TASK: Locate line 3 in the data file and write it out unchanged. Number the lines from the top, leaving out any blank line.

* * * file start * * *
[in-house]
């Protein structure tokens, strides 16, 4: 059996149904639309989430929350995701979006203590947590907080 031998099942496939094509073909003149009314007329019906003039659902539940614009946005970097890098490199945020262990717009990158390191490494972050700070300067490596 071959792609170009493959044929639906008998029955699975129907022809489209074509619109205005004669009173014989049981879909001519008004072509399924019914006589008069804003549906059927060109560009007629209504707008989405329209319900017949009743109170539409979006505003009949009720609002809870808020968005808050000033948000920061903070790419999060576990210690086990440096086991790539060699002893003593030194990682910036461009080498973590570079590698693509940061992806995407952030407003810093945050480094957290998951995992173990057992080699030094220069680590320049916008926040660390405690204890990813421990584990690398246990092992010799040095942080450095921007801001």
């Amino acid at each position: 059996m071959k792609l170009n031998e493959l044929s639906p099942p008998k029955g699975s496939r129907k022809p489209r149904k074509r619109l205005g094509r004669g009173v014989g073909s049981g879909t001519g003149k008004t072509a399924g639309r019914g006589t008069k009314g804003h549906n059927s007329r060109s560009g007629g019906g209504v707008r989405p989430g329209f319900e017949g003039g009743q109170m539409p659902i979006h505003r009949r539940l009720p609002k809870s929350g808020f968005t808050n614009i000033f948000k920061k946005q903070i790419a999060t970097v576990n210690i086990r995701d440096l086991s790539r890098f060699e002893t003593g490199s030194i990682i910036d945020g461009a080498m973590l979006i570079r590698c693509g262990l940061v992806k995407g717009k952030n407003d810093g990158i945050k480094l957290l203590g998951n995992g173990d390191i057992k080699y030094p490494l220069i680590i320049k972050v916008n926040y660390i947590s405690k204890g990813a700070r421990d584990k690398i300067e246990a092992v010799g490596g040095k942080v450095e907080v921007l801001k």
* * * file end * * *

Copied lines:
């Amino acid at each position: 059996m071959k792609l170009n031998e493959l044929s639906p099942p008998k029955g699975s496939r129907k022809p489209r149904k074509r619109l205005g094509r004669g009173v014989g073909s049981g879909t001519g003149k008004t072509a399924g639309r019914g006589t008069k009314g804003h549906n059927s007329r060109s560009g007629g019906g209504v707008r989405p989430g329209f319900e017949g003039g009743q109170m539409p659902i979006h505003r009949r539940l009720p609002k809870s929350g808020f968005t808050n614009i000033f948000k920061k946005q903070i790419a999060t970097v576990n210690i086990r995701d440096l086991s790539r890098f060699e002893t003593g490199s030194i990682i910036d945020g461009a080498m973590l979006i570079r590698c693509g262990l940061v992806k995407g717009k952030n407003d810093g990158i945050k480094l957290l203590g998951n995992g173990d390191i057992k080699y030094p490494l220069i680590i320049k972050v916008n926040y660390i947590s405690k204890g990813a700070r421990d584990k690398i300067e246990a092992v010799g490596g040095k942080v450095e907080v921007l801001k």